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Re: Comments on the architecture doc

From: Mark Baker <distobj@acm.org>
Date: Mon, 4 Feb 2002 12:16:49 -0500 (EST)
Message-Id: <200202041716.MAA23197@markbaker.ca>
To: paul@prescod.net (Paul Prescod)
Cc: www-tag@w3.org
> I wasn't really talking about how this maps into the MIME system at all.
> I was just pointing out that we are going down the wrong path if we try
> to associate machine readable specifications with namespaces and then
> apply them to parts of the document tree dynamically. Namespaces (as
> defined today) do not represent useful "languages" or "document types"
> as Tim and Tim implied.
> 
> To put it another way, the (URI, localname) pair is opaque, just as URIs
> are opaque. You would never try to associate processing with URIs that
> began with "www.*" instead of "ftp.*". So why does it make sense to try
> and associate processing with (http://www.w3.org/1999/xhtml, *)? It's
> the same deal. 

No, it's a different deal because the HTML WG has told everybody that
"http://www.w3.org/1999/xhtml" identifies XHTML, in a similar way to how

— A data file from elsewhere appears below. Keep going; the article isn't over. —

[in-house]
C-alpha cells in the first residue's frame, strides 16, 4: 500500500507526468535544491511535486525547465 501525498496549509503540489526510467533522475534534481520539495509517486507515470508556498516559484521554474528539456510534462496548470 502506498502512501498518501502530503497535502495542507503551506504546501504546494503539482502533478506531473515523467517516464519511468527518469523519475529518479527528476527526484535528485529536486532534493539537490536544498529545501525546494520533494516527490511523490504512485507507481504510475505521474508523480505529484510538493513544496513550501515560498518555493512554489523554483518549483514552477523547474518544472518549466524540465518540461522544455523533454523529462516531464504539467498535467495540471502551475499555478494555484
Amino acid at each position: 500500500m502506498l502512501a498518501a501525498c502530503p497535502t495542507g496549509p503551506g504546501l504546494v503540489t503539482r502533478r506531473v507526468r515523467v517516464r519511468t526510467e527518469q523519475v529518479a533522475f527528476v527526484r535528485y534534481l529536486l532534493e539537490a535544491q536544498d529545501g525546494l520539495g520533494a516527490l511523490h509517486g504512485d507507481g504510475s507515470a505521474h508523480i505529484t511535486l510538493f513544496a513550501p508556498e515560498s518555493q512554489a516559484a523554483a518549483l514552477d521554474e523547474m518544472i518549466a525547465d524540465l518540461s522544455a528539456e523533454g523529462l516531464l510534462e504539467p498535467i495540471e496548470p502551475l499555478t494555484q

it told us that "text/html" identifies HTML.

The opacity issue only relates to the URI syntax; you can't assume that
XHTML was produced in 1999, for example.

> XML needs to have well-defined rules. If the "new rule" is that the root
> namespace is magical then XSLT should just be changed to conform. It
> would be very confusing if the root namespace was sometimes magical. You
> would save a document to your hard disk and find that it behaved
> differently than when it was on the Web...unless there was a new file
> extension. Which gets even more confusing.

Right.  So let's write down the rules and figure out how to deploy them.

> > My soon-to-be I-D on this topic is;
> > 
> > http://www.markbaker.ca/2002/01/draft-baker-generic-xmlns-dispatch
> 
> If you buy the argument, (which I don't) that namespaces are the right
> thing to trigger off of, then why wouldn't you just put the namespace in
> the MIME type either using Simon's trick

You can, but you can't dispatch fine grained processors from it.

If you knew that you had one big monolith of a processor that did XHTML,
SVG, SMIL, and MathML, then you could dispatch any document with a
proper subset of those namespaces (as declared by Simon's trick) to that
processor.

But we're trying to solve the problem of fine grained dispatching, where
you can use processors that only know one namespace.  That can't be done
with Simon's draft alone (though it may prove a useful optimization for
ahead-of-time instantiation of the component processors).

> or using a URI->mime type
> mapping: http://www.ietf.org/internet-drafts/draft-eastlake-cturi-03.txt

Not granular enough.

MB
-- 
Mark Baker, Chief Science Officer, Planetfred, Inc.
Ottawa, Ontario, CANADA.      mbaker@planetfred.com
http://www.markbaker.ca   http://www.planetfred.com
Received on Monday, 4 February 2002 12:14:36 GMT

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